And while we lament that, let us also reflect on the imag­ined gold­en age of mutu­al under­stand­ing in Amer­i­ca. For many sup­port­ers of Pres­i­dent-elect Trump it is the 1950s. In a recent sur­vey, 70% of peo­ple who said they were vot­ing for Trump imag­ined the 1950s as a bliss­ful era in Amer­i­ca, where com­mu­ni­ties felt whole and the coun­try felt “right.”

In oth­er words, a super­ma­jor­i­ty of Trump sup­port­ers long for the days before the Civ­il Rights Move­ment, before wom­en’s lib­er­a­tion, before the nor­mal­iza­tion of gay rights. And the 1950s were indeed an awe­some time in Amer­i­ca so long as you weren’t black, female, or gay. Sup­press­ing minori­ties has been a long-term fix­ture of this coun­try, and it has re-inten­si­fied after the Supreme Court chose to dis­able the Vot­ing Rights Act (the Repub­li­can par­ty under­took a mas­sive effort to pre­vent black and brown peo­ple from vot­ing this year, and it worked).

Look­ing fur­ther back into our his­to­ry, can any­one real­ly say we under­stood each oth­er bet­ter in the 19th cen­tu­ry — dur­ing Recon­struc­tion, the Civ­il War, the Ante­bel­lum South, or Nat Turn­er’s rebel­lion? Back when a fifth of the coun­try was treat­ed like prop­er­ty and hor­rif­i­cal­ly abused and stolen from, when our fore­fa­thers com­mit­ted geno­cide on a con­ti­nen­tal scale to steal peo­ple’s land and con­fine them to reser­va­tions?

The real­i­ty is that our under­stand­ing of each oth­er is bet­ter than it ever has been. And, while the results are ugly, this is a great thing for our future. We can no longer pre­tend our demons are invis­i­ble: they are there, con­fronting us, every sin­gle day. Every time some­one is called a racial epi­thet and takes to social media to tell their sto­ry, we have to con­front the very real racism that still per­vades us as a soci­ety. Every sin­gle time a Mus­lim woman has her hijab ripped off, every time a queer per­son is beat­en in the street, or a woman has her crotch grabbed, Trump-style, we are being forced to con­front the ugli­ness that is at the core of our cul­ture.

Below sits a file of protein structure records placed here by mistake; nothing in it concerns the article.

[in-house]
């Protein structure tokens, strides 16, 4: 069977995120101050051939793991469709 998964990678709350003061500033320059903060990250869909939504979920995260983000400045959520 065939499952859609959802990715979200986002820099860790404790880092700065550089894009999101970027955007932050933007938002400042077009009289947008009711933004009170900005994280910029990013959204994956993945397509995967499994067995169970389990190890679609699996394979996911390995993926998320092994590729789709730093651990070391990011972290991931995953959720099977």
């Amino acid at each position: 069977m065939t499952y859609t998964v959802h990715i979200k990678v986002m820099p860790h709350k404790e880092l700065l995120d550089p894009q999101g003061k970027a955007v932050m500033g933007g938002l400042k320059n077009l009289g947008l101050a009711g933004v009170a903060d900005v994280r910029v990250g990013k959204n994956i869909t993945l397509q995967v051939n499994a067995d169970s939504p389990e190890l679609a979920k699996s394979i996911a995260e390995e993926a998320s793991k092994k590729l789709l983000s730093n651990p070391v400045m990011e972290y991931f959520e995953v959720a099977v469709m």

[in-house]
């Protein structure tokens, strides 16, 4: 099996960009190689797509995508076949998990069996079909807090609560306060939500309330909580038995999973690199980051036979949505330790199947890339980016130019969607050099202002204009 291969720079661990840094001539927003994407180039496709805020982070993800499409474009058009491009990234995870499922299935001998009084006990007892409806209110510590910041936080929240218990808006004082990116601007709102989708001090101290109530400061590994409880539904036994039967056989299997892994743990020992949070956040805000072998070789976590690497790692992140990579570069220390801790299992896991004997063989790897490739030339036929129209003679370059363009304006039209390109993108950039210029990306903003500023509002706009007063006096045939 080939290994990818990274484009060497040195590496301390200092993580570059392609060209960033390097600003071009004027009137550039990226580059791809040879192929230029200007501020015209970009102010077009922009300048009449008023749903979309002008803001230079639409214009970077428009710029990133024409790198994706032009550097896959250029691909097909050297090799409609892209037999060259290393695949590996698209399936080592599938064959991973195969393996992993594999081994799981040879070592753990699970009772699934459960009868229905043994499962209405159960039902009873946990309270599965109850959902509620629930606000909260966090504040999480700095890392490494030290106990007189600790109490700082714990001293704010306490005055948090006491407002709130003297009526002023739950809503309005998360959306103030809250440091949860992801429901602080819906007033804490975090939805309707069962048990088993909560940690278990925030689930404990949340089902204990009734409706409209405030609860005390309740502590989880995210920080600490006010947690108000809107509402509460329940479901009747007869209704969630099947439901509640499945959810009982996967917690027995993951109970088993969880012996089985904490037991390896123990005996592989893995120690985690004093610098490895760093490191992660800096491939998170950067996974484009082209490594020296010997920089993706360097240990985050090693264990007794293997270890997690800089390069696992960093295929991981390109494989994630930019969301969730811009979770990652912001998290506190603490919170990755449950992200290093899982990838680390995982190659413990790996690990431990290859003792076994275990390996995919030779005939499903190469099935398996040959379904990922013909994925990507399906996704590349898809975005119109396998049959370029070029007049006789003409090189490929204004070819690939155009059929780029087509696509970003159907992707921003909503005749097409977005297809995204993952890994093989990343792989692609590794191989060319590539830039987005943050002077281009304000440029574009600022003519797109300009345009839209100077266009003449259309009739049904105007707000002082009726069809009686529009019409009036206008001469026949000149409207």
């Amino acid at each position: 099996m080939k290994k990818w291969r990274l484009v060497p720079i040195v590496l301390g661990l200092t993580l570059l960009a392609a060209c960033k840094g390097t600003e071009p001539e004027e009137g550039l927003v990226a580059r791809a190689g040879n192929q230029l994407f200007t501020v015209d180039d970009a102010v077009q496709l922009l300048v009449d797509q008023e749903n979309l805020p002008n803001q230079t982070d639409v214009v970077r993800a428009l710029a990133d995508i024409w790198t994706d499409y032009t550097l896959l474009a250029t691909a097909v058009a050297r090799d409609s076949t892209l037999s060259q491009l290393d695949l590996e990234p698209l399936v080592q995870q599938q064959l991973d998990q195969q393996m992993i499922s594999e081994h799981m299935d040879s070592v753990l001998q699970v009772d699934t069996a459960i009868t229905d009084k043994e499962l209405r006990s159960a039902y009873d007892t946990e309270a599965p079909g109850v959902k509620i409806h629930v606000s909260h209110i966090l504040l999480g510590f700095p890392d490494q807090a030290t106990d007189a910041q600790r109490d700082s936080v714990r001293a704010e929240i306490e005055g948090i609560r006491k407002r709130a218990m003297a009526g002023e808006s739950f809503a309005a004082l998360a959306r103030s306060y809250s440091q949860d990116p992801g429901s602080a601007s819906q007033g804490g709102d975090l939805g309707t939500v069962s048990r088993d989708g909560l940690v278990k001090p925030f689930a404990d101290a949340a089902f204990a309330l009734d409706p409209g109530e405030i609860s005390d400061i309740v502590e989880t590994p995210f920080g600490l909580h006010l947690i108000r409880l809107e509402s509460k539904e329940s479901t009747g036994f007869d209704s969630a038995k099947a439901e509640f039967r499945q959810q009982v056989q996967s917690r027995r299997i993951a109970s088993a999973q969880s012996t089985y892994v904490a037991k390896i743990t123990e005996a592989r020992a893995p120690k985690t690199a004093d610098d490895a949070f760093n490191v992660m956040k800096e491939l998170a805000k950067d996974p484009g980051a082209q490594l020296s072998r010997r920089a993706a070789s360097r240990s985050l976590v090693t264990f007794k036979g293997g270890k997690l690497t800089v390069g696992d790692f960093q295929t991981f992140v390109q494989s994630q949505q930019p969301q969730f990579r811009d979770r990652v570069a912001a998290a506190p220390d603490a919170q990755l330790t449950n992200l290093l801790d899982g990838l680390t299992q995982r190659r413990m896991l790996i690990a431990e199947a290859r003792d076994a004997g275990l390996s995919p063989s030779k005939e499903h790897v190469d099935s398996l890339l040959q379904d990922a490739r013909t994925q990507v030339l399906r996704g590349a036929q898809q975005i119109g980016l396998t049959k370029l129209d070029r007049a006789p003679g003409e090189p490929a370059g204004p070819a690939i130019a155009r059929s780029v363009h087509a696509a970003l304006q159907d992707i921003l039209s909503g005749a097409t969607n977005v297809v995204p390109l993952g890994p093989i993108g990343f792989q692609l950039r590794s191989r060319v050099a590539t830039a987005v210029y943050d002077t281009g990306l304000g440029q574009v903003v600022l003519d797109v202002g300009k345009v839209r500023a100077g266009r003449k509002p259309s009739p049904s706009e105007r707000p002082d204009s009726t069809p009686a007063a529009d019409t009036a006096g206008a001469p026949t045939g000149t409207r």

I’ve seen many pun­dits say­ing these are not our val­ues — that racism, sex­ism, xeno­pho­bia, homo­pho­bia, and so on — but that is a lie. These are inher­ent Amer­i­can val­ues. We should want to change them, because they are garbage val­ues. And now, we no longer have the lux­u­ry of pre­tend­ing they aren’t our val­ues.

This should be a wake up call. Amer­i­ca has some gen­uine rot at its core, and we thought elect­ing Barack Oba­ma would cleanse that rot. It did not. Like all can­cers, it is putting up a fight while we work to excise it. But now, we have the best imagery we have ever had about where it lurks, and who it has cap­tured. Start­ing this week, we have no excuse for pre­tend­ing it isn’t innate to what we are, as a peo­ple.

There is a lot of work ahead. But at least now we have an idea of its scope. It is mas­sive, but it is not insur­mount­able.

Joshua Foust used to be a foreign policy maven. Now he helps organizations communicate strategically and build audiences.